Scott Bakula and Candice Bergen, Boston Legal
Fifteen years after their Murphy Brown characters rocked a romance, Candice Bergen and Scott Bakula renew their chemistry on Boston Legal (Tuesdays at 10 pm/ET, ABC). An avowed "huge fan" of Legal, Bakula plays Jack, Shirley's brash law-school love. We caught up with Bakula in between live theater gigs.
TV Guide: Was the idea here to hark back to Peter and Murphy?
Scott Bakula: I was dying to know, but there were no writers — therefore no rewrites — so I don't know! It was oddly coincidental, since Jack [like Peter] plays piano and sings. I'm very curious. He's energy and zaniness — very high-powered, in everyone's face. The first time I meet Alan [James Spader] I tell him, "Get me coffee." Then, "Did you hear me?"
TV Guide: How was it to work with Candice again?
Bakula: Wonderful. She
Joshua Malina, Big Shots
With production halted on Big Shots (tonight at 10 pm/ET, ABC) by the writers' strike, the penultimate episode airs tonight. Which makes it a good time to assess the series with one of its four leads, Joshua Malina, who's been busy in ways that would be alien to the hapless Karl — "arguably the jerkiest" of the series' four tycoons, admits Malina. The father of two has been preoccupied with "field trips, class plays and being in total daddy mode."
TV Guide: So will Big Shots be renewed?
Joshua Malina: It's a hot topic among the four of us. I'm doing an ABC promo shoot. I take that as hopeful. We're having so much fun together, it would be a shame to end. If I'm going to work, I'm going to laugh.
TV Guide: Do people complain about how jer
Tom Bosley, Charlie & Me
Call him Mr. C, Father Dowling or Sheriff Tupper — Tom Bosley, 80, answers to them all. The veteran character actor celebrates his 60th year in showbiz with Hallmark's Charlie & Me (Saturday at 9 pm/ET). The Tony winner plays a jazz-loving grandfather whose own heart attack works to repair the broken hearts around him.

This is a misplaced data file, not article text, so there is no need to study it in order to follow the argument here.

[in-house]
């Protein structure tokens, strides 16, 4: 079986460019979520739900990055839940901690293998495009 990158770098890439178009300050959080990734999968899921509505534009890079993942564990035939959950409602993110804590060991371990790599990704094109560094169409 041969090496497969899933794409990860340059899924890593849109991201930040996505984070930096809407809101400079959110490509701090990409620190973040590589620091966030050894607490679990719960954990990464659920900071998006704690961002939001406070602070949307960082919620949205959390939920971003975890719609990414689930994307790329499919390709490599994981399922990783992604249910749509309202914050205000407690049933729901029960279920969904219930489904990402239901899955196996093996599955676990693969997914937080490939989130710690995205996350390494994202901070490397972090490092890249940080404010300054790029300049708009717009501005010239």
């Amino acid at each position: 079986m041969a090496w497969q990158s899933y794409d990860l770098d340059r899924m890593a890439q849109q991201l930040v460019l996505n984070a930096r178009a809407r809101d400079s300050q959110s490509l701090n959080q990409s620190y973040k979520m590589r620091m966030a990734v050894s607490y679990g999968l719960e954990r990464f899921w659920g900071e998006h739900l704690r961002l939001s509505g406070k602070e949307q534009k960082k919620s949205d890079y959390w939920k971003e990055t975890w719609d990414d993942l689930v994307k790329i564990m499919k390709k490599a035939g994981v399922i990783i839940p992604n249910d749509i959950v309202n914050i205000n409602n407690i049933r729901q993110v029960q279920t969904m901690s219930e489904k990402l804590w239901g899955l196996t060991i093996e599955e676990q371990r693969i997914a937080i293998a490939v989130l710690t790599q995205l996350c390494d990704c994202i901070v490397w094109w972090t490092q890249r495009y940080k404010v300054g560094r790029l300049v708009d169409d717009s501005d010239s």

TV Guide: What drew you to this?
Tom Bosley: They actually hired me before I read it and fell in love with it. I turned to my wife [actress Patty] and said, "This is me, today." I felt that I was at the same stage in my life that Charlie's in. It was a perfect role for me. I love that kind of jazz [in the film], not today's jazz.
TV Guide: We have to ask you: Do you keep in touch with any of your Happy Days castmates?
Bosley: I talk to Marion Ross [Mrs. C] often; she lives nearby.
Elisabeth Waldo and Daniel Licht
It's wholly apropos that Dexter composer Daniel Licht chose pre-Columbian instruments — from both human and animal bones — to energize his evocative score. On Showtime's much-acclaimed series, Michael C. Hall plays Miami police forensic-scientist Dexter Morgan, who moonlights as a dismembering vigilante, satisfying serial-killer instincts and applying a strict moral code enforced by his late foster father. In Dexter's world, no one gets away with murder.
Licht sought out musical-archaeologist Elisabeth Waldo and was the first composer since legendary Maurice Jarre (Dr. Zhivago) allowed to play her pre-Columbian instruments. It's made from a human femur bone, "probably one that was sacrificed," Licht tells TV Guide, "then painted, with notches carved into it."
The composer describes the sound of
Pat Sajak and Vanna White, Wheel of Fortune
Wheel of Fortune (syndicated; check the TV Guide Network or TVGuide.com for listings) has been celebrating its 25th anniversary this month. We sat down with host Pat Sajak and Vanna White to talk about their — gulp — quarter century (!) turn around the Wheel.
TV Guide: Did you have any idea this would have this kind of longevity?
Vanna White: When I first joined the show, we were sitting in makeup chairs next to each other and I said to Pat, "Where do you think we'll be in 10 years?" I'm sure he said something funny.
Pat Sajak: I say funny things as often as not, so it's hard to narrow it down. I do rememb
Cops: 20 Years Caught on Tape